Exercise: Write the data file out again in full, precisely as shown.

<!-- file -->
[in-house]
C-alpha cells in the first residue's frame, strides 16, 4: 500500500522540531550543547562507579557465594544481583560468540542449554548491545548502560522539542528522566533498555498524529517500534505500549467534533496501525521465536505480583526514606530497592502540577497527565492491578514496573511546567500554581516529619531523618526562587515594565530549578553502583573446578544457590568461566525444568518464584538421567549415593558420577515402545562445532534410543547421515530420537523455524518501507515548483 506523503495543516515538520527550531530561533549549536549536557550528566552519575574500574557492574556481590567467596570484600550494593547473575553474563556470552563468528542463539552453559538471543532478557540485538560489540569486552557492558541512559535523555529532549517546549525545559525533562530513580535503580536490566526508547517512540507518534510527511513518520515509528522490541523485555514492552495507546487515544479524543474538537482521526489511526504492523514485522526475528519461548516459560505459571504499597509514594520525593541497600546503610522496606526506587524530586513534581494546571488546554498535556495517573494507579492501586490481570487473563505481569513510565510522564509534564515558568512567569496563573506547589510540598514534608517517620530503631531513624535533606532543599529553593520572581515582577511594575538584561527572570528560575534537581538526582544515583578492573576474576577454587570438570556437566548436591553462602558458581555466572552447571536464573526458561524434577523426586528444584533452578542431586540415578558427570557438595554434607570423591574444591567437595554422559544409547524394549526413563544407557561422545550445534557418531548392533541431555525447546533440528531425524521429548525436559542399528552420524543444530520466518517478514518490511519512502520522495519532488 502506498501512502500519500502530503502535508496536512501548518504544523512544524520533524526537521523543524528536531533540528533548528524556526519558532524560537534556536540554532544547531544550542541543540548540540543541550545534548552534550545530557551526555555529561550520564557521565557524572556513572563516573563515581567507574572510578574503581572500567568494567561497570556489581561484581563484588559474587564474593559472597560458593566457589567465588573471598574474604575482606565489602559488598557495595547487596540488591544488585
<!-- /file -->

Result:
[in-house]
C-alpha cells in the first residue's frame, strides 16, 4: 500500500522540531550543547562507579557465594544481583560468540542449554548491545548502560522539542528522566533498555498524529517500534505500549467534533496501525521465536505480583526514606530497592502540577497527565492491578514496573511546567500554581516529619531523618526562587515594565530549578553502583573446578544457590568461566525444568518464584538421567549415593558420577515402545562445532534410543547421515530420537523455524518501507515548483 506523503495543516515538520527550531530561533549549536549536557550528566552519575574500574557492574556481590567467596570484600550494593547473575553474563556470552563468528542463539552453559538471543532478557540485538560489540569486552557492558541512559535523555529532549517546549525545559525533562530513580535503580536490566526508547517512540507518534510527511513518520515509528522490541523485555514492552495507546487515544479524543474538537482521526489511526504492523514485522526475528519461548516459560505459571504499597509514594520525593541497600546503610522496606526506587524530586513534581494546571488546554498535556495517573494507579492501586490481570487473563505481569513510565510522564509534564515558568512567569496563573506547589510540598514534608517517620530503631531513624535533606532543599529553593520572581515582577511594575538584561527572570528560575534537581538526582544515583578492573576474576577454587570438570556437566548436591553462602558458581555466572552447571536464573526458561524434577523426586528444584533452578542431586540415578558427570557438595554434607570423591574444591567437595554422559544409547524394549526413563544407557561422545550445534557418531548392533541431555525447546533440528531425524521429548525436559542399528552420524543444530520466518517478514518490511519512502520522495519532488 502506498501512502500519500502530503502535508496536512501548518504544523512544524520533524526537521523543524528536531533540528533548528524556526519558532524560537534556536540554532544547531544550542541543540548540540543541550545534548552534550545530557551526555555529561550520564557521565557524572556513572563516573563515581567507574572510578574503581572500567568494567561497570556489581561484581563484588559474587564474593559472597560458593566457589567465588573471598574474604575482606565489602559488598557495595547487596540488591544488585